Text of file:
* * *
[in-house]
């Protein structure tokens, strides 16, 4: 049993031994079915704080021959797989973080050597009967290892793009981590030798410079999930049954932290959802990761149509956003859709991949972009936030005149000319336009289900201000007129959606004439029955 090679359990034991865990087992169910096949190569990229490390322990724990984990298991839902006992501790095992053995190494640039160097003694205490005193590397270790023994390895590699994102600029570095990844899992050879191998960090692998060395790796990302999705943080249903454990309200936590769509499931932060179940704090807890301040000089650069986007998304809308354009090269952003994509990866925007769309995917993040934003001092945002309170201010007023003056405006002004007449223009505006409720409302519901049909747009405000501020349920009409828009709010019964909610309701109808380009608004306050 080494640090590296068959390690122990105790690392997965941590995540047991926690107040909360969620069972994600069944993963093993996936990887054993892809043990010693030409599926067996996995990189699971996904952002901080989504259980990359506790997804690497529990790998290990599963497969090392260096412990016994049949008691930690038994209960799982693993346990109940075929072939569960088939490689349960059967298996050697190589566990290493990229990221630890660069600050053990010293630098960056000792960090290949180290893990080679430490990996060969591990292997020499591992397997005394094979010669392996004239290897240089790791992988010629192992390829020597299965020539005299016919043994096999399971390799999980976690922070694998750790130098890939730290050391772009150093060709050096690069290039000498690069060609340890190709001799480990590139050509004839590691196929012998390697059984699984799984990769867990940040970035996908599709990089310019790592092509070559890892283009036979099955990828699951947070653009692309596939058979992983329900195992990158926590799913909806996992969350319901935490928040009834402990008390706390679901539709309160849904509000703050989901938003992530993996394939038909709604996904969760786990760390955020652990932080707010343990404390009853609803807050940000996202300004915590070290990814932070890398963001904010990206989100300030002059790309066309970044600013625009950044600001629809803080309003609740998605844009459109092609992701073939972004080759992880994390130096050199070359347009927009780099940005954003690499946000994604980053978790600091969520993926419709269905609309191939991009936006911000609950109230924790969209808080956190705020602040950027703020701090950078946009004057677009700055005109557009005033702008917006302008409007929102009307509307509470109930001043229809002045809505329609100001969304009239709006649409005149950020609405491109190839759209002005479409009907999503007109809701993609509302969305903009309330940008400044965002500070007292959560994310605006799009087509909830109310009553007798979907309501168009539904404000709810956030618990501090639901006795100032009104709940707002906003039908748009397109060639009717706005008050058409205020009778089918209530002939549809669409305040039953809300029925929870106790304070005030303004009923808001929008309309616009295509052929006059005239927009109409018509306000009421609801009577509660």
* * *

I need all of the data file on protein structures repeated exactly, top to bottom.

[in-house]
């Protein structure tokens, strides 16, 4: 049993031994079915704080021959797989973080050597009967290892793009981590030798410079999930049954932290959802990761149509956003859709991949972009936030005149000319336009289900201000007129959606004439029955 090679359990034991865990087992169910096949190569990229490390322990724990984990298991839902006992501790095992053995190494640039160097003694205490005193590397270790023994390895590699994102600029570095990844899992050879191998960090692998060395790796990302999705943080249903454990309200936590769509499931932060179940704090807890301040000089650069986007998304809308354009090269952003994509990866925007769309995917993040934003001092945002309170201010007023003056405006002004007449223009505006409720409302519901049909747009405000501020349920009409828009709010019964909610309701109808380009608004306050 080494640090590296068959390690122990105790690392997965941590995540047991926690107040909360969620069972994600069944993963093993996936990887054993892809043990010693030409599926067996996995990189699971996904952002901080989504259980990359506790997804690497529990790998290990599963497969090392260096412990016994049949008691930690038994209960799982693993346990109940075929072939569960088939490689349960059967298996050697190589566990290493990229990221630890660069600050053990010293630098960056000792960090290949180290893990080679430490990996060969591990292997020499591992397997005394094979010669392996004239290897240089790791992988010629192992390829020597299965020539005299016919043994096999399971390799999980976690922070694998750790130098890939730290050391772009150093060709050096690069290039000498690069060609340890190709001799480990590139050509004839590691196929012998390697059984699984799984990769867990940040970035996908599709990089310019790592092509070559890892283009036979099955990828699951947070653009692309596939058979992983329900195992990158926590799913909806996992969350319901935490928040009834402990008390706390679901539709309160849904509000703050989901938003992530993996394939038909709604996904969760786990760390955020652990932080707010343990404390009853609803807050940000996202300004915590070290990814932070890398963001904010990206989100300030002059790309066309970044600013625009950044600001629809803080309003609740998605844009459109092609992701073939972004080759992880994390130096050199070359347009927009780099940005954003690499946000994604980053978790600091969520993926419709269905609309191939991009936006911000609950109230924790969209808080956190705020602040950027703020701090950078946009004057677009700055005109557009005033702008917006302008409007929102009307509307509470109930001043229809002045809505329609100001969304009239709006649409005149950020609405491109190839759209002005479409009907999503007109809701993609509302969305903009309330940008400044965002500070007292959560994310605006799009087509909830109310009553007798979907309501168009539904404000709810956030618990501090639901006795100032009104709940707002906003039908748009397109060639009717706005008050058409205020009778089918209530002939549809669409305040039953809300029925929870106790304070005030303004009923808001929008309309616009295509052929006059005239927009109409018509306000009421609801009577509660």